CoITK reports grants from National Health and Medical Research Council (Australia), and Faculty of Medicine, Dentistry and Health Sciences, University of Melbourne; grants, personal fees, and non-financial support from Biogen; personal fees from Roche, Teva, and BioCSL; and personal fees and non-financial support from Sanofi Genzyme, Merck, Novartis; and personal fees from WebMD Global.

MouseDoctor says:

As we are looking at MS drugs in the Real World today, we would like to thank Tomas for discussing his recent work. If you can spare a minute and can understand Australian:-). 

You can have a view of  Dr.Kalincik in the News (Click here)


Drug companies generally only do head to head studies when they know their product will win. Therefore it is great that registries exist, to allow comparisons of effects to be undertaken. This study confirms what we suspect in terms of drug hierarchies. 

Real world data on efficacy or #alternativefact

Neurol Ther. 2017 Feb 16. doi: 10.1007/s40120-017-0064-x. [Epub ahead of print]

Comparative Effectiveness Research of Disease-Modifying Therapies for the Management of Multiple Sclerosis: Analysis of a Large Health Insurance Claims Database.


Boster A, Nicholas J, Wu N, Yeh WS, Fay M, Edwards M, Huang MY, Lee A.

Abstract

INTRODUCTION:

Limited data are available on the real-world effectiveness of newer oral disease-modifying therapies (DMTs) in multiple sclerosis. The purpose of this study was to retrospectively compare the real-world effectiveness of dimethyl fumarate (DMF), fingolimod, teriflunomide, and injectable DMTs in routine clinical practice based on US claims data.

METHODS:

Patients newly-initiating DMF, interferon beta (IFNβ), glatiramer acetate (GA), teriflunomide, or fingolimod in 2013 were identified in the Truven MarketScan Commercial Claims Databases (N = 6372). Relapse episodes were identified based on a published claim-based algorithm and used to determine the annualized relapse rate (ARR) for the year before and after initiating therapy. Poisson and negative binomial regression was used to determine the adjusted incidence rate ratio (IRR) for each therapy relative to DMF.

RESULTS:

Significant ARR reductions in the year after initiating therapy were reported for DMF and fingolimod (P < 0.0001). Compared with DMF, the adjusted IRR (95% CI) for relapse in the year after initiating therapy was 1.27 (1.10-1.46) for IFNβ, 1.34 (1.17-1.53) for GA, 1.23 (1.05-1.45) for teriflunomide, and 1.03 (0.88-1.21) for fingolimod. Results were consistent across subgroup and sensitivity analyses.

CONCLUSION:

These real-world data suggest DMF and fingolimod have similar effectiveness and demonstrate superior effectiveness to IFNβ, GA, and teriflunomide.

FUNDING:

Biogen, Cambridge, MA, USA.

In the way that social media has changed the face of news distribution once and for all, open access journals are steadfastly changing the face of science - for better or worse is a matter open to debate. Their 'free at point of access' policy means that their readership naturally increases with time compared to traditional paid journals. Open access journals may therefore become the modern-day equivalent of the unwitting accomplice for here-sayers and nay-sayers.

In MS therapeutics, as we have no head to head studies against the different disease-modifying therapies in MS, we are left with retrospective analysis of recorded data. In the case of the US, this would be the 'Commercial claims' insurance databases. Boster et al. (in a study funded by Biogen) claim that DMF (tecfidera) has similar effectiveness to fingolimod, but is SUPERIOR to the other first-line therapies (alemtuzumab and natalizumab were not included) (see Figure below). They justifiably point out that this can be explained by the non-compliance to therapy on injectables, but even controlling for this it would appear that DMF still comes out on top. The accuracy of data keeping and truthfulness of accounts is barely just touched upon.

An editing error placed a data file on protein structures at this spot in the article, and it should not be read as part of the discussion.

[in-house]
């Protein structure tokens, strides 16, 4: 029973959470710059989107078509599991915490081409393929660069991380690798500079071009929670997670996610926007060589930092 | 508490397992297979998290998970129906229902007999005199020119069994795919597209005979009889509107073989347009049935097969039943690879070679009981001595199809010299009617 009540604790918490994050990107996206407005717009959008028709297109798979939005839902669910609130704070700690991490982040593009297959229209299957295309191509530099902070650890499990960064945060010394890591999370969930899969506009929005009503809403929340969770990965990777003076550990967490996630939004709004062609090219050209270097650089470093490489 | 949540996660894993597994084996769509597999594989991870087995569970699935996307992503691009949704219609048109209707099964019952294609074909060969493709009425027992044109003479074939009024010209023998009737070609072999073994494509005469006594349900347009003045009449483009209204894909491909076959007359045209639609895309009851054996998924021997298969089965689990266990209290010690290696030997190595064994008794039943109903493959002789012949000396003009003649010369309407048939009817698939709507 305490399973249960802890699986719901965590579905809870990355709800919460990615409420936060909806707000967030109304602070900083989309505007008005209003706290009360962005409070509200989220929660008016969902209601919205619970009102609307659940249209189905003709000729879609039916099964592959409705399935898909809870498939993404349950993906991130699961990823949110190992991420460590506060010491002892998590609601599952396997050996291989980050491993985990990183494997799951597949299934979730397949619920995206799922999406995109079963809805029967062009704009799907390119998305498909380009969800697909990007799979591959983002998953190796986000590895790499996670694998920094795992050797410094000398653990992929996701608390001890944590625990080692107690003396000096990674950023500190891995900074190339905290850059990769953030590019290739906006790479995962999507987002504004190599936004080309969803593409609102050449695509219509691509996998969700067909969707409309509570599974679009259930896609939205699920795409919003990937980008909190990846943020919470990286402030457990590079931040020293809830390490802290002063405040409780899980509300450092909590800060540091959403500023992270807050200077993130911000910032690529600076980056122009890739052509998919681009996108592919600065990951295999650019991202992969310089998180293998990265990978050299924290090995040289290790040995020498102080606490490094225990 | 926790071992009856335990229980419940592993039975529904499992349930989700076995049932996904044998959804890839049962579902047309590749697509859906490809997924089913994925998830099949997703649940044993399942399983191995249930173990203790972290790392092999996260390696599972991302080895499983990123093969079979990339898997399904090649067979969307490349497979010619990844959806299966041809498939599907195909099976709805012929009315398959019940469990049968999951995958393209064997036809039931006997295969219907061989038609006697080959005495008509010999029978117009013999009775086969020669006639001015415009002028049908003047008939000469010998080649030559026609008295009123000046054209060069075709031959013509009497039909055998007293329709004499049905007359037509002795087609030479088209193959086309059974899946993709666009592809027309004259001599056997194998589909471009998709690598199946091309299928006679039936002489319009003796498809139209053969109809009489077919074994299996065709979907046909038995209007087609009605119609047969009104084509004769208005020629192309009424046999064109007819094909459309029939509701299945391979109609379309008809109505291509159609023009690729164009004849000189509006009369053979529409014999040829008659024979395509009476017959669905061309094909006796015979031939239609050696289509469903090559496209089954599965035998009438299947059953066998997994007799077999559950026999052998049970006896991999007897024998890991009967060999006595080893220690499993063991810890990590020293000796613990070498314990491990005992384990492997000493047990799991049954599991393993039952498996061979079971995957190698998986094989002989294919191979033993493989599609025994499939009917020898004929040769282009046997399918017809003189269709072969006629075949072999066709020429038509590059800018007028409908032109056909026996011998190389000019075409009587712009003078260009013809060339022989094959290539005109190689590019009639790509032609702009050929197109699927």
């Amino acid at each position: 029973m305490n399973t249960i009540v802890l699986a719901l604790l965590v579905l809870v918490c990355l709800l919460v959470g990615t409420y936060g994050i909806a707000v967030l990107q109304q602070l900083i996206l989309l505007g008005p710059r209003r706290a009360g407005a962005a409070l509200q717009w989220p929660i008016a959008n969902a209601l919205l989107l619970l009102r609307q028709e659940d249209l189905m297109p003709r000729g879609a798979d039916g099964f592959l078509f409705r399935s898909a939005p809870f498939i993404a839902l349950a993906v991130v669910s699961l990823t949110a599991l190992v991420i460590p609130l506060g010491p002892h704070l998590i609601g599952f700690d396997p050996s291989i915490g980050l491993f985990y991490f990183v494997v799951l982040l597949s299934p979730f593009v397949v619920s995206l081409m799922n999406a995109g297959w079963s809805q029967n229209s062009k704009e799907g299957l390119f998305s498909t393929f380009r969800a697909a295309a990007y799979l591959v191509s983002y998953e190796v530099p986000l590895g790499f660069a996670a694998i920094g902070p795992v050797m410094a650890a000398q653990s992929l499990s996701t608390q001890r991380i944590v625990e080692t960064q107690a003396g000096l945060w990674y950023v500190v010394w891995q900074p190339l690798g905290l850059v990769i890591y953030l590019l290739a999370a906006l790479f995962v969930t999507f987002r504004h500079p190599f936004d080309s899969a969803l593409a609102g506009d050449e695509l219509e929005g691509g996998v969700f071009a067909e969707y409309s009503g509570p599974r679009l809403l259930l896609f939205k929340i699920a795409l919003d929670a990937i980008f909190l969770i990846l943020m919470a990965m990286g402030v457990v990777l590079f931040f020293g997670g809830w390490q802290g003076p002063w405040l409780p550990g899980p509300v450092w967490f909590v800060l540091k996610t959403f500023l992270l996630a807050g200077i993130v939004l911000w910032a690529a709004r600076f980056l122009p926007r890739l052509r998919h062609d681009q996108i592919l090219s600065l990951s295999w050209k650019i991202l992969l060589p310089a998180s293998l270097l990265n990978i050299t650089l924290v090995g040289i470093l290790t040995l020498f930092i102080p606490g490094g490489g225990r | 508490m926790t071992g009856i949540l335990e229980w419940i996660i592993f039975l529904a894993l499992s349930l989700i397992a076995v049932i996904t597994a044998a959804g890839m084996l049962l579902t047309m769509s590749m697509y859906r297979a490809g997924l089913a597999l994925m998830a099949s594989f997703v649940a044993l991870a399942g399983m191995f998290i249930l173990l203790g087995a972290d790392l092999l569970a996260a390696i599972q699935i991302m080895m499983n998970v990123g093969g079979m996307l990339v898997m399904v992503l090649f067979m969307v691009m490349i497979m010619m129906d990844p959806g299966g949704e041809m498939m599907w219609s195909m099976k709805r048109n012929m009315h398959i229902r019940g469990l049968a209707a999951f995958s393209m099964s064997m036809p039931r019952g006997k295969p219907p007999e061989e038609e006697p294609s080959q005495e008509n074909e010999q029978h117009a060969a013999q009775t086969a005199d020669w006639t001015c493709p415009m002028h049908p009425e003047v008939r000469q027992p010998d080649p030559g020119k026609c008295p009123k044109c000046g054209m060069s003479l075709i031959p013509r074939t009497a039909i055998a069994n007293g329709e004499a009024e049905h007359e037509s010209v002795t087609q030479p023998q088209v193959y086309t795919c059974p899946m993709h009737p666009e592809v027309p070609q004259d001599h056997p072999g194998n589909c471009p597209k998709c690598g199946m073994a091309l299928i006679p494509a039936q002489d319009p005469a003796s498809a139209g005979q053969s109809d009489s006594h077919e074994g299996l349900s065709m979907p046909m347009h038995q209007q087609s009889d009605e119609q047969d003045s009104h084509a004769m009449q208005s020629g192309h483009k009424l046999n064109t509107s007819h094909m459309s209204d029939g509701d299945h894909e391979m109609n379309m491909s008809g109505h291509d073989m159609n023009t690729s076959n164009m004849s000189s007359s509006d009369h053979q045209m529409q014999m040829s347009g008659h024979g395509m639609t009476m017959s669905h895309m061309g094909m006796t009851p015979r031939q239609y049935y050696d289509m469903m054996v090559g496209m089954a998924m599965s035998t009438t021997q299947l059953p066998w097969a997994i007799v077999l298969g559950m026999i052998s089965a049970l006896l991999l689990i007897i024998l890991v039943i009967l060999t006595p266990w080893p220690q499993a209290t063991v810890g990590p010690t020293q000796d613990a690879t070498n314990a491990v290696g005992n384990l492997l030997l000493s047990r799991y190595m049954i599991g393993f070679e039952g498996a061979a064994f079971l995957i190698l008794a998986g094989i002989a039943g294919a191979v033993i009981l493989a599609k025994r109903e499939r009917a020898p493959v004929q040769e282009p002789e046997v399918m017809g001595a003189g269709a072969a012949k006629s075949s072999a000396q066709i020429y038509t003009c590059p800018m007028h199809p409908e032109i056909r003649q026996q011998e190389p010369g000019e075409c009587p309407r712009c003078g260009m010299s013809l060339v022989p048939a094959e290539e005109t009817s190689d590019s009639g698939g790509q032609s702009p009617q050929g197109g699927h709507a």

The market size of DMF is sizable and that is food for thought. The fact that I have posted on this today will increase the altametrics of this article (Multiple Sclerosis BlogSpot averages on ~5000 page views/day). The alternative oral drug, Novartis's fingolimod (gilenya) is it's main competitor.

The authors conclude: "These data should assist in treatment decisions regarding the choice of DMT and enable clinicians to consider both real-world effectiveness and route of administration in consultations with their patients". In an attempt to be equally provocative I might add that biosimilars demonstrating equivalent efficacy are the poor man's alternative! It would be therefore reasonable to assume that in the current day #alternativefact, that almost nobody is flush with aces.

Figure: Unadjusted annualized relapse rates for 1 year before and 1 year after DMT initiation. DMT disease-modifying therapy

Monday, 20 February 2017

#OffLabel & #ClinicSpeak: nabilone instead of street cannabis

Off label Nabilone is a treatment option for MS-related spasticity #OffLabel #ClinicSpeak #MSBlog

I grew up in apartheid South Africa and recall the sweet smell of 'dagga' (SA street lingo for cannabis), that wafted from the workers, or gardeners, quarters at my primary school. The workers, who were all black at that time, generally used cannabis in large amounts to survive the drudgery of their apartheid existence. They were all migrant workers with families who tragically lived far away. They barely survived on a minimum wage, doing menial unskilled labour. Their bloodshot eyes, clouded awareness and sweet bodily aroma made me aware  at a very young age, that the torpor due to their excessive cannabis use could not be good for either their physical or mental health. Apartheid has many wrongs to answer for; the mental and physical health of the majority comes close to the top of the list.